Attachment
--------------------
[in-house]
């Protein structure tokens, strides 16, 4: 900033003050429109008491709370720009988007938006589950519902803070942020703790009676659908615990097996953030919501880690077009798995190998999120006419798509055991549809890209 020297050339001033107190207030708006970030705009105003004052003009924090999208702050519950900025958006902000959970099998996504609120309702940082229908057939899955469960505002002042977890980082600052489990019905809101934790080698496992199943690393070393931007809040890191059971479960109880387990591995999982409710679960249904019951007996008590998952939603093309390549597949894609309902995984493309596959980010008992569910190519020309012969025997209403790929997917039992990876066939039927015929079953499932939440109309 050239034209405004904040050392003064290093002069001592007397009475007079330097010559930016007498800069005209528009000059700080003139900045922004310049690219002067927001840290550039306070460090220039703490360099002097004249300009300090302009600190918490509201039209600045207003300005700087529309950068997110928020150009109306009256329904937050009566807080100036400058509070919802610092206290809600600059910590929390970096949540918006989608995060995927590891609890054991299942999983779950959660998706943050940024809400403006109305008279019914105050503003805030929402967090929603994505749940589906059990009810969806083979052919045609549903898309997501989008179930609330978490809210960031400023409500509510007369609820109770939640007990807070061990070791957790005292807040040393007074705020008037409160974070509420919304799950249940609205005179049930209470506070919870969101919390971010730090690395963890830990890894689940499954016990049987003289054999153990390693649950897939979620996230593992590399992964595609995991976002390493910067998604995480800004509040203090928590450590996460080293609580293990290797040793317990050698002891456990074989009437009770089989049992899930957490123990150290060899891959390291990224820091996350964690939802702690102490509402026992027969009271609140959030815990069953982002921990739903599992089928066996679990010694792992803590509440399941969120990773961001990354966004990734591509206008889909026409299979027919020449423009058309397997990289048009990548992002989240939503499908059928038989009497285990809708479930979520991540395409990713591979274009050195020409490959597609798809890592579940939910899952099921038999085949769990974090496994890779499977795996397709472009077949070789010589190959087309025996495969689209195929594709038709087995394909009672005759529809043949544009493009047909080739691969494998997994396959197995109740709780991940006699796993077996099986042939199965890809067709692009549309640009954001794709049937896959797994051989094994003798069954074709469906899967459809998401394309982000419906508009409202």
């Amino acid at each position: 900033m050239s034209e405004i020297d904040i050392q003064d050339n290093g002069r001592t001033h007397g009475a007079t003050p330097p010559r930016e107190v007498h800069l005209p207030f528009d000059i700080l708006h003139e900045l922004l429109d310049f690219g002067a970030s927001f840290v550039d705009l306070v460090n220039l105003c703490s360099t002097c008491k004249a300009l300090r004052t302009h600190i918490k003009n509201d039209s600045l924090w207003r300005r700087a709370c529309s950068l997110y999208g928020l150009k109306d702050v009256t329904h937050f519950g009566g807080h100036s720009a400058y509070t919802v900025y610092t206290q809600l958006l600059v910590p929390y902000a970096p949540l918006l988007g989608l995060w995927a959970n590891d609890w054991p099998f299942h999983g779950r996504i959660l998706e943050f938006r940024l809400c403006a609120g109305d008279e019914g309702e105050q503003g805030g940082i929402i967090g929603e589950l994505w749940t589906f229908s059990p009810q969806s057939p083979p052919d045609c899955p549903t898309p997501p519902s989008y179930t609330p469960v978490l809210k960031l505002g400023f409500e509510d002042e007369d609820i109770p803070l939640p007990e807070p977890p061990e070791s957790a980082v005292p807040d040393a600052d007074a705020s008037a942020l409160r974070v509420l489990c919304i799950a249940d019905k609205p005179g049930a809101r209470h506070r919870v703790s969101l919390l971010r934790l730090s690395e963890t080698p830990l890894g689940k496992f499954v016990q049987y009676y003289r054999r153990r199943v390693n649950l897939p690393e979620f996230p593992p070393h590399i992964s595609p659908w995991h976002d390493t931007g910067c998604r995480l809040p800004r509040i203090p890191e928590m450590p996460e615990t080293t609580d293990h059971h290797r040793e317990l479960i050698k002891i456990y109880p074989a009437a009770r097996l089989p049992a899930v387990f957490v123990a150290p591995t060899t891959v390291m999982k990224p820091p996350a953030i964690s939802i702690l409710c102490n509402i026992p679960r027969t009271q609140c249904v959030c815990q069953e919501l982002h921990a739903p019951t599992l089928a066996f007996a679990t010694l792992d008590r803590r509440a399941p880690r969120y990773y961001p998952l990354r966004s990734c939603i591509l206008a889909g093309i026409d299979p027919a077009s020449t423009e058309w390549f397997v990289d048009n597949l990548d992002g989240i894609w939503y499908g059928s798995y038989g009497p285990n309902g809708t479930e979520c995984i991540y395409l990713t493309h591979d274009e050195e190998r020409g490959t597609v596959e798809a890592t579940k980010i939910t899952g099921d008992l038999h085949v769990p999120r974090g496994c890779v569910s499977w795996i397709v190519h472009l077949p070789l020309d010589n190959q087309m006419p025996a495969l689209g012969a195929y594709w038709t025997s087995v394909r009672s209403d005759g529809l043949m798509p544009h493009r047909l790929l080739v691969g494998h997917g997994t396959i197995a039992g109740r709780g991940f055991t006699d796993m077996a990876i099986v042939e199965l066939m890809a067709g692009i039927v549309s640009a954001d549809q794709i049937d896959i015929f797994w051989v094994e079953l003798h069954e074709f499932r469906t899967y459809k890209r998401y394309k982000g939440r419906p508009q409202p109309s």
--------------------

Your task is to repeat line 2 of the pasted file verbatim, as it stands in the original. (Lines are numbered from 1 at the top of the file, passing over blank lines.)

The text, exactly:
């Protein structure tokens, strides 16, 4: 900033003050429109008491709370720009988007938006589950519902803070942020703790009676659908615990097996953030919501880690077009798995190998999120006419798509055991549809890209 020297050339001033107190207030708006970030705009105003004052003009924090999208702050519950900025958006902000959970099998996504609120309702940082229908057939899955469960505002002042977890980082600052489990019905809101934790080698496992199943690393070393931007809040890191059971479960109880387990591995999982409710679960249904019951007996008590998952939603093309390549597949894609309902995984493309596959980010008992569910190519020309012969025997209403790929997917039992990876066939039927015929079953499932939440109309 050239034209405004904040050392003064290093002069001592007397009475007079330097010559930016007498800069005209528009000059700080003139900045922004310049690219002067927001840290550039306070460090220039703490360099002097004249300009300090302009600190918490509201039209600045207003300005700087529309950068997110928020150009109306009256329904937050009566807080100036400058509070919802610092206290809600600059910590929390970096949540918006989608995060995927590891609890054991299942999983779950959660998706943050940024809400403006109305008279019914105050503003805030929402967090929603994505749940589906059990009810969806083979052919045609549903898309997501989008179930609330978490809210960031400023409500509510007369609820109770939640007990807070061990070791957790005292807040040393007074705020008037409160974070509420919304799950249940609205005179049930209470506070919870969101919390971010730090690395963890830990890894689940499954016990049987003289054999153990390693649950897939979620996230593992590399992964595609995991976002390493910067998604995480800004509040203090928590450590996460080293609580293990290797040793317990050698002891456990074989009437009770089989049992899930957490123990150290060899891959390291990224820091996350964690939802702690102490509402026992027969009271609140959030815990069953982002921990739903599992089928066996679990010694792992803590509440399941969120990773961001990354966004990734591509206008889909026409299979027919020449423009058309397997990289048009990548992002989240939503499908059928038989009497285990809708479930979520991540395409990713591979274009050195020409490959597609798809890592579940939910899952099921038999085949769990974090496994890779499977795996397709472009077949070789010589190959087309025996495969689209195929594709038709087995394909009672005759529809043949544009493009047909080739691969494998997994396959197995109740709780991940006699796993077996099986042939199965890809067709692009549309640009954001794709049937896959797994051989094994003798069954074709469906899967459809998401394309982000419906508009409202």